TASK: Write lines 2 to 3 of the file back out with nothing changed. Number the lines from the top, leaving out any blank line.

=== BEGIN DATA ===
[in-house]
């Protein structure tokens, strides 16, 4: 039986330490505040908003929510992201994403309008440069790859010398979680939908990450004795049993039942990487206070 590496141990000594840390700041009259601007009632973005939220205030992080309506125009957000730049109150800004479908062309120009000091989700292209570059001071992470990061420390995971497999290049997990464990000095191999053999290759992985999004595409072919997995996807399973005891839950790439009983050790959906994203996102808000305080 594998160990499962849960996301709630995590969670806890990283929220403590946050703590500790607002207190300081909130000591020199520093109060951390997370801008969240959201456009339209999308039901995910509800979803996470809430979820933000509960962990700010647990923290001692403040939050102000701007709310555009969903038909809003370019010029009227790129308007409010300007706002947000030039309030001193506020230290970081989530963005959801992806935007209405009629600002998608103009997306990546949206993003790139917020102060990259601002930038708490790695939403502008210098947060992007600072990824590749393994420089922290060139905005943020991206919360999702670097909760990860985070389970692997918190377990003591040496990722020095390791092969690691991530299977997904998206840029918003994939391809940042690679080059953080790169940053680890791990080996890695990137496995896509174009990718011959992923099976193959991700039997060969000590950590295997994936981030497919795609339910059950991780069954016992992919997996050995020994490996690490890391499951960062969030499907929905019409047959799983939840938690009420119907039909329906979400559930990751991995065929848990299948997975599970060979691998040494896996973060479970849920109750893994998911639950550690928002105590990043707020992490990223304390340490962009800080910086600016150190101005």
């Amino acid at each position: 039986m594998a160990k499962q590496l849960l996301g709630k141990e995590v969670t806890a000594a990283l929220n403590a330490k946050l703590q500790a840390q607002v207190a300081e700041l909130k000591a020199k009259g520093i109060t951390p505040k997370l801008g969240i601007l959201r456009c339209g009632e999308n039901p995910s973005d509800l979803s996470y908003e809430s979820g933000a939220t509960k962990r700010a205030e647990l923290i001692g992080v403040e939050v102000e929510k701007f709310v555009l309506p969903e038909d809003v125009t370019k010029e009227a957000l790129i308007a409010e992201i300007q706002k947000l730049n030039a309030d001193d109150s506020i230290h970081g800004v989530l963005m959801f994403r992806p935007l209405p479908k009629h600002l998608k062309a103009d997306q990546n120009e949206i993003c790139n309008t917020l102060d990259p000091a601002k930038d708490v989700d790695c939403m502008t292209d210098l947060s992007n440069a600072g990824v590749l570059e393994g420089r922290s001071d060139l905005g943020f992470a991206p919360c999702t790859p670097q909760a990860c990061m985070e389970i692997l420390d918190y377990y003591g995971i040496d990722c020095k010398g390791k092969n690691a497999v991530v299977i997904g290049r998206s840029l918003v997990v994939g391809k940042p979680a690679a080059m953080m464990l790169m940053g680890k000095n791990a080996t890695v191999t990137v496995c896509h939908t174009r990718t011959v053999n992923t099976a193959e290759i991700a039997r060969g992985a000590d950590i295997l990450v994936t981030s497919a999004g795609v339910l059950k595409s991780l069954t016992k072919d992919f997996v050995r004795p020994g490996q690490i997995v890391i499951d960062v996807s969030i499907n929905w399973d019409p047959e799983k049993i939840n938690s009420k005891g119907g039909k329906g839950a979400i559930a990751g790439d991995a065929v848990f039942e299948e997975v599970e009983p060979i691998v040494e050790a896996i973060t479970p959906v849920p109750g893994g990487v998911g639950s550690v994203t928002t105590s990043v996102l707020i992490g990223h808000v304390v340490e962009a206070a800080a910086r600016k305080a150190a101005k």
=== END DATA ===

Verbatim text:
């Protein structure tokens, strides 16, 4: 039986330490505040908003929510992201994403309008440069790859010398979680939908990450004795049993039942990487206070 590496141990000594840390700041009259601007009632973005939220205030992080309506125009957000730049109150800004479908062309120009000091989700292209570059001071992470990061420390995971497999290049997990464990000095191999053999290759992985999004595409072919997995996807399973005891839950790439009983050790959906994203996102808000305080 594998160990499962849960996301709630995590969670806890990283929220403590946050703590500790607002207190300081909130000591020199520093109060951390997370801008969240959201456009339209999308039901995910509800979803996470809430979820933000509960962990700010647990923290001692403040939050102000701007709310555009969903038909809003370019010029009227790129308007409010300007706002947000030039309030001193506020230290970081989530963005959801992806935007209405009629600002998608103009997306990546949206993003790139917020102060990259601002930038708490790695939403502008210098947060992007600072990824590749393994420089922290060139905005943020991206919360999702670097909760990860985070389970692997918190377990003591040496990722020095390791092969690691991530299977997904998206840029918003994939391809940042690679080059953080790169940053680890791990080996890695990137496995896509174009990718011959992923099976193959991700039997060969000590950590295997994936981030497919795609339910059950991780069954016992992919997996050995020994490996690490890391499951960062969030499907929905019409047959799983939840938690009420119907039909329906979400559930990751991995065929848990299948997975599970060979691998040494896996973060479970849920109750893994998911639950550690928002105590990043707020992490990223304390340490962009800080910086600016150190101005």
């Amino acid at each position: 039986m594998a160990k499962q590496l849960l996301g709630k141990e995590v969670t806890a000594a990283l929220n403590a330490k946050l703590q500790a840390q607002v207190a300081e700041l909130k000591a020199k009259g520093i109060t951390p505040k997370l801008g969240i601007l959201r456009c339209g009632e999308n039901p995910s973005d509800l979803s996470y908003e809430s979820g933000a939220t509960k962990r700010a205030e647990l923290i001692g992080v403040e939050v102000e929510k701007f709310v555009l309506p969903e038909d809003v125009t370019k010029e009227a957000l790129i308007a409010e992201i300007q706002k947000l730049n030039a309030d001193d109150s506020i230290h970081g800004v989530l963005m959801f994403r992806p935007l209405p479908k009629h600002l998608k062309a103009d997306q990546n120009e949206i993003c790139n309008t917020l102060d990259p000091a601002k930038d708490v989700d790695c939403m502008t292209d210098l947060s992007n440069a600072g990824v590749l570059e393994g420089r922290s001071d060139l905005g943020f992470a991206p919360c999702t790859p670097q909760a990860c990061m985070e389970i692997l420390d918190y377990y003591g995971i040496d990722c020095k010398g390791k092969n690691a497999v991530v299977i997904g290049r998206s840029l918003v997990v994939g391809k940042p979680a690679a080059m953080m464990l790169m940053g680890k000095n791990a080996t890695v191999t990137v496995c896509h939908t174009r990718t011959v053999n992923t099976a193959e290759i991700a039997r060969g992985a000590d950590i295997l990450v994936t981030s497919a999004g795609v339910l059950k595409s991780l069954t016992k072919d992919f997996v050995r004795p020994g490996q690490i997995v890391i499951d960062v996807s969030i499907n929905w399973d019409p047959e799983k049993i939840n938690s009420k005891g119907g039909k329906g839950a979400i559930a990751g790439d991995a065929v848990f039942e299948e997975v599970e009983p060979i691998v040494e050790a896996i973060t479970p959906v849920p109750g893994g990487v998911g639950s550690v994203t928002t105590s990043v996102l707020i992490g990223h808000v304390v340490e962009a206070a800080a910086r600016k305080a150190a101005k």